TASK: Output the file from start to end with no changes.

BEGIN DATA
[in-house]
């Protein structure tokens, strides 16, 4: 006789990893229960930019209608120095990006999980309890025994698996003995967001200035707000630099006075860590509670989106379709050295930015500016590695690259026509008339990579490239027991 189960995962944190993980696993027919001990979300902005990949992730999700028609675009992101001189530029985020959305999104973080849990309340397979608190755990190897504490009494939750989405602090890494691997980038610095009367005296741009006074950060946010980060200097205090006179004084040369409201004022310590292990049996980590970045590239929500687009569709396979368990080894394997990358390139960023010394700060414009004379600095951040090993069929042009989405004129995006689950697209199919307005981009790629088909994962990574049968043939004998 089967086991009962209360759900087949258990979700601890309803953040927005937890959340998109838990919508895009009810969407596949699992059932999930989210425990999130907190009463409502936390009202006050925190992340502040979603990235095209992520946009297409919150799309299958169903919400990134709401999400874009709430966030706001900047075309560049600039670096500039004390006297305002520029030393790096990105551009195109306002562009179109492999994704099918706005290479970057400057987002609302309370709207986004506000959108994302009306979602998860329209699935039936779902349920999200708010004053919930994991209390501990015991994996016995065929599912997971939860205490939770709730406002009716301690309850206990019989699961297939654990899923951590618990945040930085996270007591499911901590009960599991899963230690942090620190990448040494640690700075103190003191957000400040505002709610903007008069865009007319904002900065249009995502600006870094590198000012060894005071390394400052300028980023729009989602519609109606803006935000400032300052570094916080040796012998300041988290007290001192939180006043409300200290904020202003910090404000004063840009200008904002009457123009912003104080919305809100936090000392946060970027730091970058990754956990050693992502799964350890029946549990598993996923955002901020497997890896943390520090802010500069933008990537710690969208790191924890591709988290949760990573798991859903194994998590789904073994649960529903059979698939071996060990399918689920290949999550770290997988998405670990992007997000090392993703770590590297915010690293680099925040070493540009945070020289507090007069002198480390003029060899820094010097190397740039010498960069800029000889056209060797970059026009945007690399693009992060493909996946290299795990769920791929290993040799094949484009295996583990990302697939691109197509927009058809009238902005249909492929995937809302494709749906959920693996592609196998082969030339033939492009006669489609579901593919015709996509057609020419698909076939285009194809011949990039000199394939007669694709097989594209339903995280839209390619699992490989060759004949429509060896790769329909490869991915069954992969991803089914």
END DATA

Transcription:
[in-house]
């Protein structure tokens, strides 16, 4: 006789990893229960930019209608120095990006999980309890025994698996003995967001200035707000630099006075860590509670989106379709050295930015500016590695690259026509008339990579490239027991 189960995962944190993980696993027919001990979300902005990949992730999700028609675009992101001189530029985020959305999104973080849990309340397979608190755990190897504490009494939750989405602090890494691997980038610095009367005296741009006074950060946010980060200097205090006179004084040369409201004022310590292990049996980590970045590239929500687009569709396979368990080894394997990358390139960023010394700060414009004379600095951040090993069929042009989405004129995006689950697209199919307005981009790629088909994962990574049968043939004998 089967086991009962209360759900087949258990979700601890309803953040927005937890959340998109838990919508895009009810969407596949699992059932999930989210425990999130907190009463409502936390009202006050925190992340502040979603990235095209992520946009297409919150799309299958169903919400990134709401999400874009709430966030706001900047075309560049600039670096500039004390006297305002520029030393790096990105551009195109306002562009179109492999994704099918706005290479970057400057987002609302309370709207986004506000959108994302009306979602998860329209699935039936779902349920999200708010004053919930994991209390501990015991994996016995065929599912997971939860205490939770709730406002009716301690309850206990019989699961297939654990899923951590618990945040930085996270007591499911901590009960599991899963230690942090620190990448040494640690700075103190003191957000400040505002709610903007008069865009007319904002900065249009995502600006870094590198000012060894005071390394400052300028980023729009989602519609109606803006935000400032300052570094916080040796012998300041988290007290001192939180006043409300200290904020202003910090404000004063840009200008904002009457123009912003104080919305809100936090000392946060970027730091970058990754956990050693992502799964350890029946549990598993996923955002901020497997890896943390520090802010500069933008990537710690969208790191924890591709988290949760990573798991859903194994998590789904073994649960529903059979698939071996060990399918689920290949999550770290997988998405670990992007997000090392993703770590590297915010690293680099925040070493540009945070020289507090007069002198480390003029060899820094010097190397740039010498960069800029000889056209060797970059026009945007690399693009992060493909996946290299795990769920791929290993040799094949484009295996583990990302697939691109197509927009058809009238902005249909492929995937809302494709749906959920693996592609196998082969030339033939492009006669489609579901593919015709996509057609020419698909076939285009194809011949990039000199394939007669694709097989594209339903995280839209390619699992490989060759004949429509060896790769329909490869991915069954992969991803089914």